Autism, honesty and the capacity to deceive

Online magazine InCharacter has an article on what autism can tell us about honesty and deception, by autism researcher Prof Simon Baron-Cohen.

People with autism or related conditions are often poor at both deception and recognising deception in others. It’s not always the case, but it’s quite a common attribute.

Baron-Cohen’s article explores what we know about some of the differences in autistic thinking, and what might be so different that an effective understanding of deception becomes almost impossible.

He argues that a key skill is ‘meta-representation’, the ability to think about other thoughts, imaginary scenarios or abstract principles in yourself or others.

The key is that it’s not just thinking or imagining, it’s being able to think about thinking or imagining.

When this specifically involves thinking about what other people are thinking, understanding their perspective, it is often called ‘theory of mind‘.

You can see why this is a key skill in deception. You need to have a theory or understanding of what the other person is thinking or is likely to think, to work out how to hide the real state of the world from them.

As people with autism often perform poorly on tasks that test ‘theory of mind’ (despite some debate about whether the experiments are suitable) it has been suggested that a poor understanding of deception is a result of this difficulty.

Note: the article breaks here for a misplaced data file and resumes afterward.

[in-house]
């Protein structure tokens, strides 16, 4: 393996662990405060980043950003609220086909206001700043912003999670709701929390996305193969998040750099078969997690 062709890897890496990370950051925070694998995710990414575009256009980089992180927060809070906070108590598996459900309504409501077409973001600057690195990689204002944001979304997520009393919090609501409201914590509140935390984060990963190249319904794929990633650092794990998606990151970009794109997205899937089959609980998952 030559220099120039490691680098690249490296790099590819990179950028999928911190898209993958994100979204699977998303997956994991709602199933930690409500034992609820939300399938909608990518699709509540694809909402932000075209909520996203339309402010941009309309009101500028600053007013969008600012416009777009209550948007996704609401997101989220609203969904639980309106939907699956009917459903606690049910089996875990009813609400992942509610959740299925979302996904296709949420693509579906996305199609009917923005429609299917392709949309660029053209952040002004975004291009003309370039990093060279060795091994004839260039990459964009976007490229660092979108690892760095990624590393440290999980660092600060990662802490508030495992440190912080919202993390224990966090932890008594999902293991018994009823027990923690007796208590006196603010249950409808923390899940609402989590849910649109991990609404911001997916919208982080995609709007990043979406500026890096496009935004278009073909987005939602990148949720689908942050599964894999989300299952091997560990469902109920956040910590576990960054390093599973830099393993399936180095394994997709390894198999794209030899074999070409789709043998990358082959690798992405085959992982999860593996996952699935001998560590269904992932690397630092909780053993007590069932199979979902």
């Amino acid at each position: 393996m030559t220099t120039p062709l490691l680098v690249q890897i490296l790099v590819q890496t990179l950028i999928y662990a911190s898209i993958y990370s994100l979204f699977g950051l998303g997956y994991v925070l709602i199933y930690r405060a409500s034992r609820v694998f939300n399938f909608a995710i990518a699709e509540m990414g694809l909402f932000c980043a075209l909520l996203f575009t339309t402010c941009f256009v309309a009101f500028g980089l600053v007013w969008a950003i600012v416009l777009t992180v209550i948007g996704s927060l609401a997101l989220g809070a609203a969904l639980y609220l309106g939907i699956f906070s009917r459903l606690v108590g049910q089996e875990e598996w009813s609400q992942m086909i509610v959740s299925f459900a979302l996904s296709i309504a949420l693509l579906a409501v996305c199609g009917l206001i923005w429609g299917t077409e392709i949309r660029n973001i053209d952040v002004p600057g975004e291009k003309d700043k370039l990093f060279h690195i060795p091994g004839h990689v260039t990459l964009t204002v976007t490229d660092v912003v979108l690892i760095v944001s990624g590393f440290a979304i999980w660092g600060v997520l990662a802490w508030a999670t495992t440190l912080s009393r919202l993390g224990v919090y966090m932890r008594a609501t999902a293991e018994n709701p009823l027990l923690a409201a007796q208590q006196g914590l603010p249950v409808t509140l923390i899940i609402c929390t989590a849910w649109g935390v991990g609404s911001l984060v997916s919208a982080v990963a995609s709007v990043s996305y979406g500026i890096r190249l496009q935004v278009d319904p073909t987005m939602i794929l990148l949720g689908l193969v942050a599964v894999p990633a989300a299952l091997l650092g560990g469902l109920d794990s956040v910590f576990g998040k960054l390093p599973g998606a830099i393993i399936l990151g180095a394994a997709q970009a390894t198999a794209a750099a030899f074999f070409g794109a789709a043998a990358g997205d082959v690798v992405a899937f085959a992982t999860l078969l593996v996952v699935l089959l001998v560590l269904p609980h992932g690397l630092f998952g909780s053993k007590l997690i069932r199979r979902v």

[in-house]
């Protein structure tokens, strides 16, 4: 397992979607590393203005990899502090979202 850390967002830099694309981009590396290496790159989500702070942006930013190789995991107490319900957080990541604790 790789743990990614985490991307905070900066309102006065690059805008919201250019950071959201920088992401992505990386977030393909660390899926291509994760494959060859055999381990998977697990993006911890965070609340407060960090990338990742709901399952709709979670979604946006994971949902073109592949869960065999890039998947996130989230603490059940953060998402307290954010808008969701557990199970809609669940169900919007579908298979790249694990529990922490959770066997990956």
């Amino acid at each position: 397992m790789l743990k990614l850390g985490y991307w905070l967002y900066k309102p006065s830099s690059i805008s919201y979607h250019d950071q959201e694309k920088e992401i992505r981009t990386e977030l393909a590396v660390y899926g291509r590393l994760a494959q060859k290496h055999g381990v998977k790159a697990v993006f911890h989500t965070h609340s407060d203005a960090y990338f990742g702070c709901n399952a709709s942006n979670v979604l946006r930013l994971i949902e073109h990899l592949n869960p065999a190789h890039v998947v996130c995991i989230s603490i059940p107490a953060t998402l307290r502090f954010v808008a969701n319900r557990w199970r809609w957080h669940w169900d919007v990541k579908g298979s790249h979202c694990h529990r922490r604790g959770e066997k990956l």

Baron-Cohen’s article examines some of the research behind these ideas, but also looks at why the human race might have generally evolved to be good deceivers, with some notable exceptions in people who are nowadays likely to be diagnosed with autism.

In other autism news, Bad Science has been doing a fantastic job of tackling dodgy news stories that regularly hit the press, particularly a recent front-page Observer article that seemed to have little trouble deceiving people about autism research.

Link to InCharacter autism and deception article.
Link to Bad Science on another type of autism and deception story.

3 thoughts on “Autism, honesty and the capacity to deceive”

  1. That other Baron-Cohen, Sasha, has made a career of his uncanny ability to temporarily disable the theory of mind in others, like when he gets patrons in a country bar singing “throw the jew down the well”. In effect, he casts a spell of autism on his impromptu cast of characters, rendering them momentarily unable to recognize they are being played like a circus organ for the cameras.

  2. What about self deception? known as Cognitive Dissonance. Smokers who can convince themselves that smoking is not bad, alcoholic who can convince themselves they are OK, or workaholics who have no problem working excessive hours at the expense of their loved ones, or obese people , people so overweight they can barely walk, yet don’t think they have an eating/exercise problem.
    Then you have faith or beleif in something that can be deception(but not intentional deception), such as religious faith or (remember?)facilitade communication.
    people wanted to think they were helping the neurological impaired to communicate.
    Finally my most hated , psychiatry which claims to be helping people by jailing and treating their patient/prisoners with ECT and mind altering addictive drugs. With no proof of any physical illness.

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